The transition from emotional eating to binge eating occurs when you lose your sense of control: you move from being conscious of your reason for eating and how much you eat, to eating without any control over intake. It often leads to guilty eating, which is worse for your mental health and stress levels as well. This leads to a vicious cycle: your stress turns into binge eating, and your binge eating fuels your stress.

What’s worse is that the guilt of binge eating (which usually occurs when alone) traps us in a “shame cage”- we don’t want to reach out to friends or family for fear of revealing ourselves.

But BED is too serious of a condition to keep under wraps.

Instead, it is vital to talk to someone if you are experiencing any one of its symptoms. Your attitude towards your body image, your history with other mental health complications, and eating habits in general could be contributing to BED.

Total recovery from binge eating is absolutely possible. It doesn’t need to take over your life for ever. To start your healing process I encourage you to keep a food journal to track your habits to work out the emotional triggers that affect your binge eating and the thoughts and feelings you have while on a binge episode. This gives you amazing insights into the WHY of your situation so that you can easily manage the HOW of getting out of it.

 

To prevent emotional eating from advancing to the next stage like I did, we need to tackle the problem at its roots: stress, frustration, and other emotional ruts.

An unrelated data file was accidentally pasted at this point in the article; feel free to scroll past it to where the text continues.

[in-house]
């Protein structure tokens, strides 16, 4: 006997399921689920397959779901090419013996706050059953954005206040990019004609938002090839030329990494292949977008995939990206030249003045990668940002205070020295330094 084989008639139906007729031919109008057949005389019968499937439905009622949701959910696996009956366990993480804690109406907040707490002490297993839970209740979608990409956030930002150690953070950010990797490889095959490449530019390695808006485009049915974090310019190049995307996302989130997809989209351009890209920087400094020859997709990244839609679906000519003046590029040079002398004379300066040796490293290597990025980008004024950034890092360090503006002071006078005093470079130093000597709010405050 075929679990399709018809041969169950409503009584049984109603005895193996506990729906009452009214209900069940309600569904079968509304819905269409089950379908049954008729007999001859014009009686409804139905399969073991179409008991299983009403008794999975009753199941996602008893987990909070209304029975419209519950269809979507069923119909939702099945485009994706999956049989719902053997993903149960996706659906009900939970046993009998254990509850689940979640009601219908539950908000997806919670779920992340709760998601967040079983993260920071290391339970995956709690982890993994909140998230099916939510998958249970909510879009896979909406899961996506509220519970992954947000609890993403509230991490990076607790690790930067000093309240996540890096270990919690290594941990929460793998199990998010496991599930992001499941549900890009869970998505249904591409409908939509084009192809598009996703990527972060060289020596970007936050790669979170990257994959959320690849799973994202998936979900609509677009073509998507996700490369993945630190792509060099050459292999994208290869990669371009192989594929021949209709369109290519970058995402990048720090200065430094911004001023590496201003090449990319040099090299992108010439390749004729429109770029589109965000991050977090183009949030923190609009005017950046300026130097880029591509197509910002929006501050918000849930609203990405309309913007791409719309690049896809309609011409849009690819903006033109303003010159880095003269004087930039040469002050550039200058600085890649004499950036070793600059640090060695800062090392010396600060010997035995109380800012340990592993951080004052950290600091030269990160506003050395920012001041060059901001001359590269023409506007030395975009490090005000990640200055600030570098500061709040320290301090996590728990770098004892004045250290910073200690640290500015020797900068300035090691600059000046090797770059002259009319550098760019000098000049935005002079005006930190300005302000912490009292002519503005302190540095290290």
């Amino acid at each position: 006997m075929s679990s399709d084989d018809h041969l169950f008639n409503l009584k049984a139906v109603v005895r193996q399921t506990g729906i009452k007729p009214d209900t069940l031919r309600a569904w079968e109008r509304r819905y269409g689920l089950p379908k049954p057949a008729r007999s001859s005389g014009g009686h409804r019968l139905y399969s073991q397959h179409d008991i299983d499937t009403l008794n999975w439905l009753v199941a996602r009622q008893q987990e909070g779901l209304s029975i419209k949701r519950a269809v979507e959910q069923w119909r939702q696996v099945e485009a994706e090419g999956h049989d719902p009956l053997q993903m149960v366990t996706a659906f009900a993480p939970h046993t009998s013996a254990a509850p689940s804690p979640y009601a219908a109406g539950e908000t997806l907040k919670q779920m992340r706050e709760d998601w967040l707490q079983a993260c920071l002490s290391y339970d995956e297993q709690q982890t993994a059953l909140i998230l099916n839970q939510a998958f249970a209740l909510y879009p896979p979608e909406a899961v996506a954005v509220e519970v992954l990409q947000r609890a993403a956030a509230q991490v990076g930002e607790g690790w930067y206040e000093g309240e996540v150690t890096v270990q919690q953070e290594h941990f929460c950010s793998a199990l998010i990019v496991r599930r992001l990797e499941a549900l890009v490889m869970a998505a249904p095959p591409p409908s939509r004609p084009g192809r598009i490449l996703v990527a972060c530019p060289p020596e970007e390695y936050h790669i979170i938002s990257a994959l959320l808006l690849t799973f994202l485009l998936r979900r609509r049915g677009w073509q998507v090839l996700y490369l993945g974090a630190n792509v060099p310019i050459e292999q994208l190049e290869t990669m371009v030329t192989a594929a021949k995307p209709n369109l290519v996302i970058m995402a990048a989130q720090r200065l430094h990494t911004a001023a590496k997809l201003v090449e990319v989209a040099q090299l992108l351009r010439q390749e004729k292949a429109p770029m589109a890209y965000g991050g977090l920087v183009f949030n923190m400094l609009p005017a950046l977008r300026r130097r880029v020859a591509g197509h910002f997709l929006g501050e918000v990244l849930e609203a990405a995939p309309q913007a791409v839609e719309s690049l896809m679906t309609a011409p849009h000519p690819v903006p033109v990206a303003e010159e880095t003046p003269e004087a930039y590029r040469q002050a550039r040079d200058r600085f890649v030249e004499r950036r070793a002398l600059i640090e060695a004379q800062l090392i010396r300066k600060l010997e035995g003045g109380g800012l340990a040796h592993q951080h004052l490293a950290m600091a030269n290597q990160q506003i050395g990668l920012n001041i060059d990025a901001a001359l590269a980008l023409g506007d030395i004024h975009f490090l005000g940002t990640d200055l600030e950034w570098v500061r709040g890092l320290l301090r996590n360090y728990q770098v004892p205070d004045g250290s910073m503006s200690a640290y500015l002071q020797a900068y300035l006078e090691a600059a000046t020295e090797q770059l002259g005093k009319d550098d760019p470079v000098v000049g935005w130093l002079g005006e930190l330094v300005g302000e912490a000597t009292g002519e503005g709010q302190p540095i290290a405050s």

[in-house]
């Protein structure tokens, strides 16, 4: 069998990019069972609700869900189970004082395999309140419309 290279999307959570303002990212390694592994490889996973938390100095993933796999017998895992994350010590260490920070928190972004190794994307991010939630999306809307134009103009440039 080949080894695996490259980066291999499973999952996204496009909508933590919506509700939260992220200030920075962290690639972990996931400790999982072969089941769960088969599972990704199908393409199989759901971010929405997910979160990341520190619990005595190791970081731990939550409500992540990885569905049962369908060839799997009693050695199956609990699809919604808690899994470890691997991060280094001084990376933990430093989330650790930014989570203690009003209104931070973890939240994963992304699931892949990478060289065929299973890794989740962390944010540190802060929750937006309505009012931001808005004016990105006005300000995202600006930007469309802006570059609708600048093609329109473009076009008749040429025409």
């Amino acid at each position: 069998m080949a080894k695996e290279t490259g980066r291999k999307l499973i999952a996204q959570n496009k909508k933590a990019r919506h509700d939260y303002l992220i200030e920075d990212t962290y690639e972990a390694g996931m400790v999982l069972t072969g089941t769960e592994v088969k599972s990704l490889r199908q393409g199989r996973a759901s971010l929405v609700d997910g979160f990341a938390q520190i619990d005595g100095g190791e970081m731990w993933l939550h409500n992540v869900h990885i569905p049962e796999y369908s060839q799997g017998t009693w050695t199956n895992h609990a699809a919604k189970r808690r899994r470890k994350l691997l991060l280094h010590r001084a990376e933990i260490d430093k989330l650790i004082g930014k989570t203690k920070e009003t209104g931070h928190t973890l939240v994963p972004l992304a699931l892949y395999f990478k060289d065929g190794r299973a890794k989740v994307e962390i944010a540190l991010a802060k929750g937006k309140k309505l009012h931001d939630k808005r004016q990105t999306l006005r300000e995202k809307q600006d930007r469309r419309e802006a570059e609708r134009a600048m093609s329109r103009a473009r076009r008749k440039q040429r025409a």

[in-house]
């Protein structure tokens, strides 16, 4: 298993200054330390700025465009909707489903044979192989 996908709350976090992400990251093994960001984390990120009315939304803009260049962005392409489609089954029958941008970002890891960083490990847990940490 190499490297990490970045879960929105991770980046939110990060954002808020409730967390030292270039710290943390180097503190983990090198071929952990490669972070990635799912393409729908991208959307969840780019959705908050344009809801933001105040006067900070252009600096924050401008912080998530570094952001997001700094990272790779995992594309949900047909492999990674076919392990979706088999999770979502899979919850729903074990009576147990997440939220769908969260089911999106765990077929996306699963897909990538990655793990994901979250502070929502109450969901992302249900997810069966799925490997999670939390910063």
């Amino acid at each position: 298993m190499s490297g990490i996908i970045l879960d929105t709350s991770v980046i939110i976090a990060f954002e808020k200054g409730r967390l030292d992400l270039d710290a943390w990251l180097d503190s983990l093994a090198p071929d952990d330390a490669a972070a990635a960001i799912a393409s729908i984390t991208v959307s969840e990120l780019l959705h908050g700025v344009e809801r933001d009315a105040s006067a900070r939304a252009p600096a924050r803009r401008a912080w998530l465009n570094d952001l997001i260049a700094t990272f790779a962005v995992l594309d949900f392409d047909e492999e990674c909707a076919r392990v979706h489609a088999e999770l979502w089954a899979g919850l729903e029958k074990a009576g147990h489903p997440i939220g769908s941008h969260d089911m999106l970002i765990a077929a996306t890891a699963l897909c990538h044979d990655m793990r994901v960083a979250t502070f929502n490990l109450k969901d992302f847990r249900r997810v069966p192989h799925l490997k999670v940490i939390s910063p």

Take up meditation, tai chi or yoga to simultaneously tackle stress and improve your self-discipline. Engage in a stress-free activity like painting or fishing and take plenty of time to distance yourself from whatever may be causing your stress – whether that is work, a stressful home environment, or relationship woes

To make sure your stress eating never borders on binge eating, keep a food journal. Records of your day-to-day eating choices will help prevent you from putting on unwanted pounds and improve your overall mindfulness when it comes to consumption.

And finally, to manage your emotional eating in a far more healthier way, look for healthy alternatives to your favourite go-to snacks such as oven baked sweet potato fries instead of the regular deep fried kind or carrot sticks and hummus instead of crisps.

Remember to remain body-positive. I am always here to talk if you need to. I have been there. I am right here with you, walking the walk with you, holding your hand.

You can take advantage of the 25 minute Emotional Eating Freedom chat if you feel you need some 1:1 guidance. It’s my way of giving back – I’ve been on the emotional eating and the binge eating path and having someone to lean on is the only way forward. It so important that we nip it in the bud sooner rather than later. Before we lose control.

 Click the link below to book a session with me and let’s talk this through

www.nutritionpa.com/work-with-me

You can also check out the brand new online course I’ve put together to help you Unlock Your Emotional Eating. It is a 3-day series, for you to do in the comfort of your own home which will start to help you take back that control and break free. Click the link below to have a look.

www.nutritionpa.thinkific.com/courses/unlock-your-emotional-eating

 

Whatever you decide to do, just remember that you are not alone. Just take each step at a time, you got this!

 

Health and Happiness

Ahisha x

References used.

https://www.medicinenet.com/binge_eating_disorder_pictures_slideshow/article.htm

https://www.medainc.org/binge-eating-vs-emotional-eating-whats-the-difference/

https://www.medicinenet.com/emotional_eating/article.htm#what_is_the_prognosis_of_emotional_eating